I failed to make a note of my servers name so I can't honour her here, but she didn't hesitate to ask the kitchen if they could meet my particular request, was apologetic when she had to give me a negative response and suggested that I come back on Thursday when, as it was a holiday, they would serving the brunch from 8.00am and I could try the hash then. Perfect.

During the numerous times she re-filled my coffee cup, she was generous in her recommendations for places to eat and things to do, even jotting down names and addresses for me to take away. She was confident, poised, at ease with herself and with her job. Oh, and very good looking. But you probably guessed that already.

Vancouverites at this point are probably thinking "so, what's new?" In the UK, this sort of service is fairly rare for a number of reasons: lack of training, lack of commitment to the industry, a natural reticence in the national character and the class system: the service industry is still looked down upon, perhaps unconsciously, by many people in the UK.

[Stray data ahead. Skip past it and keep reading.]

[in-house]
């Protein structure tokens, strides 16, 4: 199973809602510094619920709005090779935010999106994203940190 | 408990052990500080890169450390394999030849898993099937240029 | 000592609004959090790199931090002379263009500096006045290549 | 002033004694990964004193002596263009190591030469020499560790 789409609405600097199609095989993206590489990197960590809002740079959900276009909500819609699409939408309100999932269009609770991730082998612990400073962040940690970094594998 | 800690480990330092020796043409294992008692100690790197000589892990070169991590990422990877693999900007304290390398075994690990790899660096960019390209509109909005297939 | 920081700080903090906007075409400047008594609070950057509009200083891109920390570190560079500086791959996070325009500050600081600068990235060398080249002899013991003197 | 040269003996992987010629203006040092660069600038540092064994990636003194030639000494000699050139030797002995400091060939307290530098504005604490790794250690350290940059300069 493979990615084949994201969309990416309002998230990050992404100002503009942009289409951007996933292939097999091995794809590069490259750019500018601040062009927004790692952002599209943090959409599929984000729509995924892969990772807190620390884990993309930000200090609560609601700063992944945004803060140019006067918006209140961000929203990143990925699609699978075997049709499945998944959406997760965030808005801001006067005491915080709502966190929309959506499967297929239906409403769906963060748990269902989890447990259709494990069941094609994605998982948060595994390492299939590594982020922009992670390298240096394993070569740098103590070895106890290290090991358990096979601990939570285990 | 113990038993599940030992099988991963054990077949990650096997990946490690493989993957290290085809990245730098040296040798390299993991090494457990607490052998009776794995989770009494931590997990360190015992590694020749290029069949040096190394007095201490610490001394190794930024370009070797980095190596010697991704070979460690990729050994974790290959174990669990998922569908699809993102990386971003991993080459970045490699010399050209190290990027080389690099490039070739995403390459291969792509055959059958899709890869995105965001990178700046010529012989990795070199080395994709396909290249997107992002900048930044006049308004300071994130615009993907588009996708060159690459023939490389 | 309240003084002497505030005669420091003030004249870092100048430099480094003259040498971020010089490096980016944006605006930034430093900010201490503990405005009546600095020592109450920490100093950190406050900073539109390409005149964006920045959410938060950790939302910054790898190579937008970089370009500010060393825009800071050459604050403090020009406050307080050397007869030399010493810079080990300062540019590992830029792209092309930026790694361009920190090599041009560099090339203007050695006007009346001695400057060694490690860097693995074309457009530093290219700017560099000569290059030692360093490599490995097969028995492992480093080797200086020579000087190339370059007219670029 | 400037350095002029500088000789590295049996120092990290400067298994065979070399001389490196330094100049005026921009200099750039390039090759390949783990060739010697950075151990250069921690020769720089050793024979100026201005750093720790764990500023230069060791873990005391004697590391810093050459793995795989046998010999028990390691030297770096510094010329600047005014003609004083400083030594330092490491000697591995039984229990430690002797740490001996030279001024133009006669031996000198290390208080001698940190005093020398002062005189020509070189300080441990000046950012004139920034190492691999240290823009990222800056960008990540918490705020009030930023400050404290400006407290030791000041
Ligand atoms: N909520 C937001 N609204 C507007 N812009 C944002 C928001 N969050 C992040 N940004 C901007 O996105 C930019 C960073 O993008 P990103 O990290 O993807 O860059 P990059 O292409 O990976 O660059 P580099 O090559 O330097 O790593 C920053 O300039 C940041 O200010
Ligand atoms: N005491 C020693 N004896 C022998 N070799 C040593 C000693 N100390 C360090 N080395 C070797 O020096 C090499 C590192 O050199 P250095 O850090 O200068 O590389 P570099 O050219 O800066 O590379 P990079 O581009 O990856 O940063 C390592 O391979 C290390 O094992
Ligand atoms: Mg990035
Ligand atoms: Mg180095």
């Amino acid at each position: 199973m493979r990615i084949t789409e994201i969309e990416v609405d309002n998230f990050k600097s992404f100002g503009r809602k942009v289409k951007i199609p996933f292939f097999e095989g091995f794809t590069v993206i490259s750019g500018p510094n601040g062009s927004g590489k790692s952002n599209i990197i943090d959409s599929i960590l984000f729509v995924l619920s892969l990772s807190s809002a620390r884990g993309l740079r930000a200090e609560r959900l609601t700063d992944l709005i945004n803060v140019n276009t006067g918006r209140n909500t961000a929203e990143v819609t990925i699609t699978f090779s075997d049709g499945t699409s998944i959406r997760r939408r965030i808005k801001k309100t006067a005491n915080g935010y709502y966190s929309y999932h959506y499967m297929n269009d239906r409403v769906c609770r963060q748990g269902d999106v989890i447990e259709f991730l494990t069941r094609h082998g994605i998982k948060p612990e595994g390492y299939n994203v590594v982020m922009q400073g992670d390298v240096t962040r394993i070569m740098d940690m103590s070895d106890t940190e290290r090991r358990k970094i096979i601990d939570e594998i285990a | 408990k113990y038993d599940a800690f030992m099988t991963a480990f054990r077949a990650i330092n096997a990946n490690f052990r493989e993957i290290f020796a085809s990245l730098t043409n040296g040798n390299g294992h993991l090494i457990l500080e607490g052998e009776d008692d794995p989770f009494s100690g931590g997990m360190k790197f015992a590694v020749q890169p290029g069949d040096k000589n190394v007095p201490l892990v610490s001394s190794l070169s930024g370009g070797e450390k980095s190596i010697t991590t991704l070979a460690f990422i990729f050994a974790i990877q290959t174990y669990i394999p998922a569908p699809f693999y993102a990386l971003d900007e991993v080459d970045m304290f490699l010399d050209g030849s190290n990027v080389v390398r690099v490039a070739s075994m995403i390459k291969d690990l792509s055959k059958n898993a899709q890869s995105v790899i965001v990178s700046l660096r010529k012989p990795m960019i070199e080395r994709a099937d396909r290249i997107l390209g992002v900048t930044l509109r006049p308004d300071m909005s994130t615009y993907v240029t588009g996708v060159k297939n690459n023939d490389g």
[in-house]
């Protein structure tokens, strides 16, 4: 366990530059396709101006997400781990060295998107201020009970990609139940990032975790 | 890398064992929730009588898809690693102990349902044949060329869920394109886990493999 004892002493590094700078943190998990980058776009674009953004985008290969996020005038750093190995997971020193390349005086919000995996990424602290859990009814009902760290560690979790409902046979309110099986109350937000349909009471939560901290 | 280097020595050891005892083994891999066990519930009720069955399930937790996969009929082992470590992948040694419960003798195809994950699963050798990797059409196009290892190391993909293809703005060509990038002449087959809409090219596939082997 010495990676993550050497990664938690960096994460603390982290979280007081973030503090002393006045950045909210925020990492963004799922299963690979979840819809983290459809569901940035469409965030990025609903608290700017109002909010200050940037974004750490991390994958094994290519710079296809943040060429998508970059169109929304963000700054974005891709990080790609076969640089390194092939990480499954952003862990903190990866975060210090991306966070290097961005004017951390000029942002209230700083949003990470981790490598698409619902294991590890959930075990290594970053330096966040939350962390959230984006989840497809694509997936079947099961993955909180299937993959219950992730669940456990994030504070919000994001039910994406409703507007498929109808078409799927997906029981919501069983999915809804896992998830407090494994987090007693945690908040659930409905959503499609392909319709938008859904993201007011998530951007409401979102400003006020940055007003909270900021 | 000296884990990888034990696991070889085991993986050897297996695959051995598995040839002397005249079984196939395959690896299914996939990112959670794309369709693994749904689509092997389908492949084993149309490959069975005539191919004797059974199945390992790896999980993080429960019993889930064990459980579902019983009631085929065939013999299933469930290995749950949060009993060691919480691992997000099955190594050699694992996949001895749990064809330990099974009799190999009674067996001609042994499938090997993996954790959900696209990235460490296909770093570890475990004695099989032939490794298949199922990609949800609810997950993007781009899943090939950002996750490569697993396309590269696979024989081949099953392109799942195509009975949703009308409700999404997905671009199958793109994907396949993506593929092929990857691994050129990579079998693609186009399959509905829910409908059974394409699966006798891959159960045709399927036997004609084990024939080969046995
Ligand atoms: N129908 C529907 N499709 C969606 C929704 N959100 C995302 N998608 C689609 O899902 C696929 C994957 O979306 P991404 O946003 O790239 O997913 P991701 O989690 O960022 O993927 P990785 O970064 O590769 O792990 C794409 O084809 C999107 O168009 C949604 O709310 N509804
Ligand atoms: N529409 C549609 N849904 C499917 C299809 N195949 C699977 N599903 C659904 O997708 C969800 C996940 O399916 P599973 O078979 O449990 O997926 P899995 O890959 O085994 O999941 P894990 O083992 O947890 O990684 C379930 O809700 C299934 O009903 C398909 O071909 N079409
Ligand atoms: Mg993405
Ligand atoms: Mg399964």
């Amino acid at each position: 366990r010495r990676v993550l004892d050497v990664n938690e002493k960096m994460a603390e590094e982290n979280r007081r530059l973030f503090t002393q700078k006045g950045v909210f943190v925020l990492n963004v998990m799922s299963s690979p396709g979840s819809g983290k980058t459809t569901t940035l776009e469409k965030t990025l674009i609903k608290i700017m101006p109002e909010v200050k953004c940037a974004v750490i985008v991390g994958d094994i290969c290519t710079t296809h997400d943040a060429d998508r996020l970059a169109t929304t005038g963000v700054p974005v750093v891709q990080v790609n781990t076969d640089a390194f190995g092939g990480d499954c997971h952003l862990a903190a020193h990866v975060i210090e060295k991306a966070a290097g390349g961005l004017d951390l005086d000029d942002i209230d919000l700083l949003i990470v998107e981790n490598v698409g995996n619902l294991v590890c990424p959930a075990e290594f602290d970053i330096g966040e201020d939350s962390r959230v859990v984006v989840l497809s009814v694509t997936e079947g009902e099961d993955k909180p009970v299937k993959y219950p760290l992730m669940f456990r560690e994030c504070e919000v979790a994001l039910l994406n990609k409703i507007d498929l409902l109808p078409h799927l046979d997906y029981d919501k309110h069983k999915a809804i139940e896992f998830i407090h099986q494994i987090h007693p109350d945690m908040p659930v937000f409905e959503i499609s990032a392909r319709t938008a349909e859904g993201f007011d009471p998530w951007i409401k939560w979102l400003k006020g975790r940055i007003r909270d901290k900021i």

In the minds of the British service still equates to servants which makes people on both sides feel uncomfortable with the relationship. Vancouver strikes me as far more egalitarian society, and its people open and welcoming by nature and inclination, all of which feeds very nicely into a service industry like catering.

I rather cheekily arranged an on the spot meeting with Judy Ahola, manager of corporate and public relations for the hotel, who set up a meeting with Thomas Haas for me later in the day, just before he jetted off to Las Vegas for a pastry symposium. She also told me that chef Scott Baechler was leaving Diva in a few weeks time to move to Dubai.